During programming you will inevitably have made some Perl syntax errors. The Perl interpreter will respond to those errors that it recognizes by printing an error message. Detecting errors is hard and classifying them is even harder. Therefore error messages can be incorrect and confusing. One programming error may trigger many messages. So in case many error messages are printed, start with correcting the first rather than the last. Remember that an error message may have been caused by something that happened on a previous line (omitted quote, bracket or semicolon). And when you run Perl, always run it with option -w. It will make Perl signal as many programming problems as it can detect and help you to find errors at an early stage.

6.4. Programming example

We will construct a program for manipulating text. The actions performed by the program will be specified by the commands entered by a user. This means that the program has a command line interface. Text will be stored in variables. The user can specify on which texts the commands should operate.

The program should read lines with commands until a quit command is entered. For each line that is entered, it should extract the command and its arguments. Then the command should be executed and the next command should be read. Here is a first version of the program texttool:

   # texttool: process text
   # usage: texttool
   # 2000-03-08

   %text = ();
   $quit = 0;
   while (not $quit) {
      # read command
      print "> ";
      $commandLine = <>;
      $commandLine =~ s/^\s*//;
      ($command,@args) = split(/\s+/,$commandLine);
      # execute command
      if ($command eq "quit") { $quit = 1; }
      elsif ($command eq "print") { print $text{$args[0]}; }
      elsif ($command eq "read") {
         $text{$args[0]} = "";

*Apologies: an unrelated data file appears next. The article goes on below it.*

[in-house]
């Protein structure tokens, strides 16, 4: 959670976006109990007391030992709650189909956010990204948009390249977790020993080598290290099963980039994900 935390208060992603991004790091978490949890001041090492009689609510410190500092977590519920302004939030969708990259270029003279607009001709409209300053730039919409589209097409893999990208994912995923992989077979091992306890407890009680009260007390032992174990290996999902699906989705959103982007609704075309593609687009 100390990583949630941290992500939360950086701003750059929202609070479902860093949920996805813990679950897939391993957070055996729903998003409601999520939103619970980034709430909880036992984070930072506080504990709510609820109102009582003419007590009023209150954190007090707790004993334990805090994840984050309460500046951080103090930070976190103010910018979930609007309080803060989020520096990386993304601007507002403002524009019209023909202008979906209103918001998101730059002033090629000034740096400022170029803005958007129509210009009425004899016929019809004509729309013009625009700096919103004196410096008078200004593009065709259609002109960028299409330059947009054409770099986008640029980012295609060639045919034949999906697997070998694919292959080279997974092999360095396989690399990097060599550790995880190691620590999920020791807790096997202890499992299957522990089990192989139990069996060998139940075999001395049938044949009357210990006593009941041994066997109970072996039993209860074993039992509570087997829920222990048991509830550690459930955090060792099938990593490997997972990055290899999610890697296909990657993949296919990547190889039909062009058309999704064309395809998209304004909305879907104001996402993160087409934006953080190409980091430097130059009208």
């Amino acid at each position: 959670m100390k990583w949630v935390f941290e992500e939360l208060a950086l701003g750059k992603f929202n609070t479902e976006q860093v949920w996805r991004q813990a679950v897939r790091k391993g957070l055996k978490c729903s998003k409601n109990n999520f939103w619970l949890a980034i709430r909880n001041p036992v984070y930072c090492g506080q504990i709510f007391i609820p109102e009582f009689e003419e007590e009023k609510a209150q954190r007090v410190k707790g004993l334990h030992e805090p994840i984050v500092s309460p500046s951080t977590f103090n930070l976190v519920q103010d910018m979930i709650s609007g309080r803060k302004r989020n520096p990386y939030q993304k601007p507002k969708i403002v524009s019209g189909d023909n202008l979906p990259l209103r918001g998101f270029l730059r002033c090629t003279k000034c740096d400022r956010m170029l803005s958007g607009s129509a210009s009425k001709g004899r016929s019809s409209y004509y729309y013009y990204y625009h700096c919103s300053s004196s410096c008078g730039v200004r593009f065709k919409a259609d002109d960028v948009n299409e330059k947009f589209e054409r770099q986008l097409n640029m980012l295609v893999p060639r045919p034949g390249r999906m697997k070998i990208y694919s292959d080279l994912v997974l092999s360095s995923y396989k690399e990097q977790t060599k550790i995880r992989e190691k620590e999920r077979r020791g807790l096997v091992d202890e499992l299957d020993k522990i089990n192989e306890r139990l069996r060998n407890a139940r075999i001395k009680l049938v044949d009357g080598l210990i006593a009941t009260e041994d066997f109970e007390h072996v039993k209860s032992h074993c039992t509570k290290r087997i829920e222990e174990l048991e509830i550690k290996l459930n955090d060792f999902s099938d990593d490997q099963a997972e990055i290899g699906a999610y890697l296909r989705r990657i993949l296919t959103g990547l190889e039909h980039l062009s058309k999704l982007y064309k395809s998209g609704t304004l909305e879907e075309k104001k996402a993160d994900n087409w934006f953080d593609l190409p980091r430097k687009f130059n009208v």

while (<>) {  $text{$args[0]} .= $_; }
      } else { print "unknown command $command\n"; }

It stores the texts in a hash while using the name of each text as a key. This program works fine for valid commands. However, the user might make errors when entering commands. We need to define how the program should behave for errors in the input. Therefore we add extra code for testing the format of the commands. It should be inserted before the command execution code:

   $error[1] = "incorrect number of arguments";
   $error[2] = "text variable does not exist";
   # test command format
   if (defined($command) and $command ne "") {
      $error = 0;
      if ($command eq "quit" and @args != 0) { $error = 1; }
      if ($command eq "print" and @args != 1) { $error = 1; }
      if ($command eq "read" and @args != 1) { $error = 1; }
      if ($command eq "print" and @args == 1 and 
          not(defined($text{$args[0]}))) { $error = 2; }
      if ($error > 0) { 
        print "$error[$error]\n";
      } else {
         # execute command

The error checking code covers five problems: empty line input, commands with an incorrect number of arguments (three times) and print applied to an undefined text. This is a modest number but still the error checking part is almost as long (14 lines) as the original program (16 lines). This is not an exception. The largest part of software deals with error detection, error handling and user interface.

In the exercises we will expand texttool with other useful functions.

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Last update: March 10, 2000.